Search OSU Extension

Showing 1 - 7 of 7 results.

Coffee grounds and soil trial

Popular gardening advice touts the benefits of coffee grounds for acid loving plants, as a slug repellant and soul amendment. Little research based information is available to back up many of these claims. From November 2008 to...

Jun 2009 | Article

Would my garden benefit from a java jolt?

Q: We hear about adding coffee grounds to garden soil. What are the benefits?

A: View answer | View all featured questions

Best Management Practices for Maintaining Sand-based, Natural Grass Athletic Fields

This publication recommends specific ways to manage of sand-based fields, which will require more frequent fertilization, irrigation, and cultivation for proper maintenance than native soil fields. This publication emphasizes the critical...

Alec Kowalewski | Sep 2015 | OSU Extension Catalog

Coffee Grounds and Composting

Coffee grounds are a great addition to the garden and compost pile. Help to recycle this great organic resource and reduce the amount of organics going to the landfill!

Jun 2018 | Article

Poison hemlock and Western waterhemlock: deadly plants that may be growing in your pasture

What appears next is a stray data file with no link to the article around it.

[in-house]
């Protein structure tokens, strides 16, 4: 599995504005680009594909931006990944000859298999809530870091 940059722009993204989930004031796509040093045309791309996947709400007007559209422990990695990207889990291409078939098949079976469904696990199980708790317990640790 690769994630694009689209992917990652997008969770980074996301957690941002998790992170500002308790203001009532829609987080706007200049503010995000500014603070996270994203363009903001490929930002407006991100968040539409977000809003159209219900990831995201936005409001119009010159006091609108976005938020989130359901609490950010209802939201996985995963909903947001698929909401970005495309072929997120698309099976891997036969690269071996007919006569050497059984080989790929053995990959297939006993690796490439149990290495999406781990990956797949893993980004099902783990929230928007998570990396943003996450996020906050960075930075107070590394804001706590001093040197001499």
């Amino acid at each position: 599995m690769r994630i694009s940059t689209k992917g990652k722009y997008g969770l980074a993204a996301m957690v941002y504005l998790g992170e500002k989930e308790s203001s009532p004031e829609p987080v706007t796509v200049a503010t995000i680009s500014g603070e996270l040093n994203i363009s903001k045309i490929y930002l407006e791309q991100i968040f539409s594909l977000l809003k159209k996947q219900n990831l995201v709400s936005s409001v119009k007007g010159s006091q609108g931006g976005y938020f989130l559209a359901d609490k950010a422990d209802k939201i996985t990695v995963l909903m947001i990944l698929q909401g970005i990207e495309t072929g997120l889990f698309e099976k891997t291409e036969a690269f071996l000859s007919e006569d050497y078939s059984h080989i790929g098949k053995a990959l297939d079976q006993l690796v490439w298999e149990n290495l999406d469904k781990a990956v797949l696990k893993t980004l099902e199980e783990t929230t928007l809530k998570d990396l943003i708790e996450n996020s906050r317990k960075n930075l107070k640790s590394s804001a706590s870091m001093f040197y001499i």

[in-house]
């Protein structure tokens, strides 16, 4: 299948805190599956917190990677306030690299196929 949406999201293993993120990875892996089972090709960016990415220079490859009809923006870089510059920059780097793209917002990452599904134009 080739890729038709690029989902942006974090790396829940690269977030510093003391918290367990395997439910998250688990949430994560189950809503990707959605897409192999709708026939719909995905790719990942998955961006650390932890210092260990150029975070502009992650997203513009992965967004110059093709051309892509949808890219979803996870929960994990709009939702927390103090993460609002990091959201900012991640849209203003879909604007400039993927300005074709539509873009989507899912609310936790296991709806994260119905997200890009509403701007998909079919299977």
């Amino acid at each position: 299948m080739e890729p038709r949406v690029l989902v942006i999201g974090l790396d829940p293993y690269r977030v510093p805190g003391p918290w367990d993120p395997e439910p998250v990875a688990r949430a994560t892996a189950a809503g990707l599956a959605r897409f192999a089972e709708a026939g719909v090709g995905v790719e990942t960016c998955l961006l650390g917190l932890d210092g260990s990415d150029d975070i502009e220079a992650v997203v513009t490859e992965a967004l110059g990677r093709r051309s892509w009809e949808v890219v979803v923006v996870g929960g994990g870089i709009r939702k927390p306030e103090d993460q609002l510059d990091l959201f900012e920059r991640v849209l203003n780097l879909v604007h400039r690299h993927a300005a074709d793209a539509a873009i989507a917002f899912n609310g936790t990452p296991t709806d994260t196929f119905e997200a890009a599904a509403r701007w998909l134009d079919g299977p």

Poisonous plants are a major cause of economic loss to the livestock industry. Two poisonous plants common to Oregon are poison hemlock and Western water hemlock. Ingestion of either by humans or livestock typically results in death.

Scott Duggan | Jun 2018 | Article

Grass Tetany: fast growing grass can mean problems.

Mature cattle grazing pasture with rapidly growing grass are sometimes found to be afflicted with a disease called grass tetany. It is characterized by an uncoordinated gait (grass staggers), convulsions, coma, and death. The ...

Shelby Filley | May 2015 | Article

Poison Hemlock (Conium maculatum) – Silage Will Not Reduce the Toxin

Poison hemlock is one of the most poisonous of plants. Silage making has been used to reduce the concentrations of toxins in a variety of crops. Poison hemlock alkaloids are found in different concentrations depending on ...

Cassie Bouska, Amy Peters | Jan 2006 | Article